Date of Award


Embargo Period


Degree Type


Degree Name

Doctor of Philosophy (PhD)




William Eddy

Second Advisor

Jelena Kovacevic

Third Advisor

Chad Schafer

Fourth Advisor

Howard Seltman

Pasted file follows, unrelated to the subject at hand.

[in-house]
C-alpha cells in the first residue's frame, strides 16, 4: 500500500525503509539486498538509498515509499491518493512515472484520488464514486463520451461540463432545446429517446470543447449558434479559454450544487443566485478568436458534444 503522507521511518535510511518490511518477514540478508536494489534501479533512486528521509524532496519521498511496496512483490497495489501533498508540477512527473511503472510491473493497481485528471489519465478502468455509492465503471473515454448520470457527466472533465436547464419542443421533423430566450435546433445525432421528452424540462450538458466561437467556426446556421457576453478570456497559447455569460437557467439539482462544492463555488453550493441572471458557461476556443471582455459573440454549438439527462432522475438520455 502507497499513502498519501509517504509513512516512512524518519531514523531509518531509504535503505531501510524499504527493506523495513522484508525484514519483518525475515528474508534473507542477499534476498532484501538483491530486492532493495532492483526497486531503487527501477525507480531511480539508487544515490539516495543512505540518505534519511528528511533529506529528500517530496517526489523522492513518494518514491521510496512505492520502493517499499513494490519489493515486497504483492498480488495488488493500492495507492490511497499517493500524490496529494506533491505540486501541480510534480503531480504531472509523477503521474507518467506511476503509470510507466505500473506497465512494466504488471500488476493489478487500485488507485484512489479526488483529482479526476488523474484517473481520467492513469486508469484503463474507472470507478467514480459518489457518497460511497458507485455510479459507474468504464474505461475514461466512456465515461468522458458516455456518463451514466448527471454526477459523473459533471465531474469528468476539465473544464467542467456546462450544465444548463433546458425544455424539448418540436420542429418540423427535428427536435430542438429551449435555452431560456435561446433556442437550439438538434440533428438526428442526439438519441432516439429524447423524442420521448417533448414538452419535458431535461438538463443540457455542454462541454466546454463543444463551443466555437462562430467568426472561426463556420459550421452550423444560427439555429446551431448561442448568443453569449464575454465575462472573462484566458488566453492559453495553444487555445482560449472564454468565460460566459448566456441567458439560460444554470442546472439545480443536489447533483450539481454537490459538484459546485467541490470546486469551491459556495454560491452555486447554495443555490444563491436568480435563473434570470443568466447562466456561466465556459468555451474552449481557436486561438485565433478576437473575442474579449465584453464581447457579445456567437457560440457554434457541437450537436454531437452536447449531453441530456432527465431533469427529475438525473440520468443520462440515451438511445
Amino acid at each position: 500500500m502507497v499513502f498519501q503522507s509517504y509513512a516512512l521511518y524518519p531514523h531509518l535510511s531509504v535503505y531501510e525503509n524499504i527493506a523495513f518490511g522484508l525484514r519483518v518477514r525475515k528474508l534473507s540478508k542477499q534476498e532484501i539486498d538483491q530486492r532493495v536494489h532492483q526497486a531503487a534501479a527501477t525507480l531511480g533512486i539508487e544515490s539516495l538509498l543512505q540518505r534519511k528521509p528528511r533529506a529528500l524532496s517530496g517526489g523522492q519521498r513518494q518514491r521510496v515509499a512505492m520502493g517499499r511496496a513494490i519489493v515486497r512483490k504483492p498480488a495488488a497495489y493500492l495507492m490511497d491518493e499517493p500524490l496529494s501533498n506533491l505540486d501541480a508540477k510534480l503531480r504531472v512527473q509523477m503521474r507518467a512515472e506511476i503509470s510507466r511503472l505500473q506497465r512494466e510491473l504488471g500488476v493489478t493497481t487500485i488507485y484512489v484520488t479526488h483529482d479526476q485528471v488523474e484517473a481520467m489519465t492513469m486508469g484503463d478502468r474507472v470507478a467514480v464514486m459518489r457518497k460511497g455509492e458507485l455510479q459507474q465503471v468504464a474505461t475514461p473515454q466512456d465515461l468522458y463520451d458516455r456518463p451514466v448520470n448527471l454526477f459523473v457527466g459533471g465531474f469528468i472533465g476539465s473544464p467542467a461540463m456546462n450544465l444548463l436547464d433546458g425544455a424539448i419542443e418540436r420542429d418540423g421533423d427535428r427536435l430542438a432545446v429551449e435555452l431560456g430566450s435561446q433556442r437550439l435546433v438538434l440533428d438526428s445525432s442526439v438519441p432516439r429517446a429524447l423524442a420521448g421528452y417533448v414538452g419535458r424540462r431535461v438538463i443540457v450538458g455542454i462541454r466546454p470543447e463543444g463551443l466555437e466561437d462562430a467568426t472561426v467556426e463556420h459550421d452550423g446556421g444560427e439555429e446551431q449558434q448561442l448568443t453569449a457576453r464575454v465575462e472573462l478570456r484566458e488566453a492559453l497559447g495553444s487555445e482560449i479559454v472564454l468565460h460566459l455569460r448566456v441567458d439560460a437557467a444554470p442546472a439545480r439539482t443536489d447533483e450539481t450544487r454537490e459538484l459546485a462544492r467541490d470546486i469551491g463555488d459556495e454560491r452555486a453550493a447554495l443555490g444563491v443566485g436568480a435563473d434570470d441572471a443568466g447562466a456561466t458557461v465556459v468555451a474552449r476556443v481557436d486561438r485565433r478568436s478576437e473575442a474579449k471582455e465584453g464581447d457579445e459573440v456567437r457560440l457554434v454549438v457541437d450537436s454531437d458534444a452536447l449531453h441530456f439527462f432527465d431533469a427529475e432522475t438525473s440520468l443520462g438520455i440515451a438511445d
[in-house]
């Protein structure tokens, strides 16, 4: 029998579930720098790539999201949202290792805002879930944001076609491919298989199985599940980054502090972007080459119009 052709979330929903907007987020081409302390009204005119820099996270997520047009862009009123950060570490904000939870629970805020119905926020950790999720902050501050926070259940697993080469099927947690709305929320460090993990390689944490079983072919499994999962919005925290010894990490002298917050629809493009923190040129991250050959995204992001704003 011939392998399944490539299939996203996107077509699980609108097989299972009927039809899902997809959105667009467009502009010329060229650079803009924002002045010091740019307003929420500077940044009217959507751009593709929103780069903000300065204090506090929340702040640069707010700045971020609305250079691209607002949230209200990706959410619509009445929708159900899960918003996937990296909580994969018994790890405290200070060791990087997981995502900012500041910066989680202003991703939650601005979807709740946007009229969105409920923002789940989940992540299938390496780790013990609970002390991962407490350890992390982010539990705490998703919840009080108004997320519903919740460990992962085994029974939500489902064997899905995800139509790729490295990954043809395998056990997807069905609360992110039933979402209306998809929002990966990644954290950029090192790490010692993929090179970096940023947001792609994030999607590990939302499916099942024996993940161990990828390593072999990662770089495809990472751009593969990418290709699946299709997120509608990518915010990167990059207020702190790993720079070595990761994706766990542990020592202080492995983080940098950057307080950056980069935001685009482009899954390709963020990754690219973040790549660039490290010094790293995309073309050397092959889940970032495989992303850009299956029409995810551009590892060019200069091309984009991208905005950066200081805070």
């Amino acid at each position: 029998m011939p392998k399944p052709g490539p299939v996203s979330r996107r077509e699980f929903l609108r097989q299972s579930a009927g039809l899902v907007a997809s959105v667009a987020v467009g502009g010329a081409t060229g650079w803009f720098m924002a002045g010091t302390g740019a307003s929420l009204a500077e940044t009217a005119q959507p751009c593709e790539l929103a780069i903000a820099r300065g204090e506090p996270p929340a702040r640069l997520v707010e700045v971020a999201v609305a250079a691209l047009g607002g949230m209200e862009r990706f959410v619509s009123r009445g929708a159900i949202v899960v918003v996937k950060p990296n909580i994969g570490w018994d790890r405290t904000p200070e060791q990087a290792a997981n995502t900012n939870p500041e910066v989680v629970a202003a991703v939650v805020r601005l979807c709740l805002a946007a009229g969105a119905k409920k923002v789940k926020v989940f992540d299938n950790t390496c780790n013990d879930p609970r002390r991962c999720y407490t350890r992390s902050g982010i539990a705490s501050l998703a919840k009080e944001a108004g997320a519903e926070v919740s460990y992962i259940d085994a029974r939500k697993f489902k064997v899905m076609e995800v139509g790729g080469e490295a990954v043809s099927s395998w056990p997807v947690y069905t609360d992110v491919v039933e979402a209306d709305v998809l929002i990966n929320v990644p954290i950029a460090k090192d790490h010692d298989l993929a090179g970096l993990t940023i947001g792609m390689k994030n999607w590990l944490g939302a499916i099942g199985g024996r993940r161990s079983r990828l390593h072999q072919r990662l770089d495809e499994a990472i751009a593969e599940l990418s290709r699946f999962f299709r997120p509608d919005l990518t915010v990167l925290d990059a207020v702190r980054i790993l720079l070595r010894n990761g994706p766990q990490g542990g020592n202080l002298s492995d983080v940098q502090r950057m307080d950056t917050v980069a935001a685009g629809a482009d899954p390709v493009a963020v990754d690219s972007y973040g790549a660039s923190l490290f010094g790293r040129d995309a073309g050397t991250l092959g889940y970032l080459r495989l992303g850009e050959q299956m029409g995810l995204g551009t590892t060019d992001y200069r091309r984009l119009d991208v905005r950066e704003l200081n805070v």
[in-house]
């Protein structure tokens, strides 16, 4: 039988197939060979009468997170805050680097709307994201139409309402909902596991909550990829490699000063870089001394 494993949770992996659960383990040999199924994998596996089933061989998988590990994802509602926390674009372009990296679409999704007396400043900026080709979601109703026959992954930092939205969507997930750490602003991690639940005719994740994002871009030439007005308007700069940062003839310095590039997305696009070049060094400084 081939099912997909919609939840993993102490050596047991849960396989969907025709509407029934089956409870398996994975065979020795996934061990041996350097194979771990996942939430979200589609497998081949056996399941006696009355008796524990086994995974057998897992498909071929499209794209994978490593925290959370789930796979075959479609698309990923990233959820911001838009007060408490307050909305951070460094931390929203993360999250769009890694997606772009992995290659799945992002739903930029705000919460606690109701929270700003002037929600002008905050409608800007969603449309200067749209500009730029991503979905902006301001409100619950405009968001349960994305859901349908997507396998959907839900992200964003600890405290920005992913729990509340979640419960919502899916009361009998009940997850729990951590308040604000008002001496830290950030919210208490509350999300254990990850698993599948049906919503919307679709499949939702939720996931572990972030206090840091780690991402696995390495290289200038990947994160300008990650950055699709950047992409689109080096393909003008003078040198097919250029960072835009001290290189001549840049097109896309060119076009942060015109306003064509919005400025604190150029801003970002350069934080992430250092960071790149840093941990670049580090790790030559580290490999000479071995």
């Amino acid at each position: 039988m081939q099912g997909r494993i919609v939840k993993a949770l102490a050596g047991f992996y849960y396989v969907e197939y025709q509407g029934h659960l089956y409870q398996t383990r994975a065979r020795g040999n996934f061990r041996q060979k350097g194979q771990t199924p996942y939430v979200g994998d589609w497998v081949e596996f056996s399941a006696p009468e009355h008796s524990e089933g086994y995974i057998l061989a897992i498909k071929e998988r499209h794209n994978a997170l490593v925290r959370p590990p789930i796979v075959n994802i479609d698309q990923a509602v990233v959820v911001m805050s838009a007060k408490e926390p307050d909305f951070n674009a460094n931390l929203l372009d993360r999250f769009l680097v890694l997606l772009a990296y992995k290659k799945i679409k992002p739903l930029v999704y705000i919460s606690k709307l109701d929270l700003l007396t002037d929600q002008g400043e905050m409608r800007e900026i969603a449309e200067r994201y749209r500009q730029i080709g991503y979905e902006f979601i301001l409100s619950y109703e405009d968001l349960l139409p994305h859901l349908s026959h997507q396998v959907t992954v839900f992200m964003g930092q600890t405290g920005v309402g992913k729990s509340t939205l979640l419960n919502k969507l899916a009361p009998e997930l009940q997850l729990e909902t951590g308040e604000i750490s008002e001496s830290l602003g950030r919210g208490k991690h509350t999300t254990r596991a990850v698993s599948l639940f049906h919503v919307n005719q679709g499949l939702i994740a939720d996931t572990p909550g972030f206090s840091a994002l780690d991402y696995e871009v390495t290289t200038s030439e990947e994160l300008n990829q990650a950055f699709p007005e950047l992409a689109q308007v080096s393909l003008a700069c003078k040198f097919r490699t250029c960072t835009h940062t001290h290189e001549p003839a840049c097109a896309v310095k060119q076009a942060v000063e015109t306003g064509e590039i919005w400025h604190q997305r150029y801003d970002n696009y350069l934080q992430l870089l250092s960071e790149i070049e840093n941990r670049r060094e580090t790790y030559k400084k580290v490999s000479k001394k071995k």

In this thesis, I examine the theoretical properties of the short time discrete Fourier transform (STFT). The STFT is obtained by applying the Fourier transform by a fixed-sized, moving window to input series. We move the window by one time point at a time, so we have overlapping windows. I present several theoretical properties of the STFT, applied to various types of complex-valued, univariate time series inputs, and their outputs in closed forms. In particular, just like the discrete Fourier transform, the STFT’s modulus time series takes large positive values when the input is a periodic signal. One main point is that a white noise time series input results in the STFT output being a complex-valued stationary time series and we can derive the time and time-frequency dependency structure such as the cross- covariance functions. Our primary focus is the detection of local periodic signals. I present a method to detect local signals by computing the probability that the squared modulus STFT time series has consecutive large values exceeding some threshold after one exceeding observation following one observation less than the threshold. We discuss a method to reduce the computation of such probabilities by the Box-Cox transformation and the delta method, and show that it works well in comparison to the Monte Carlo simulation method.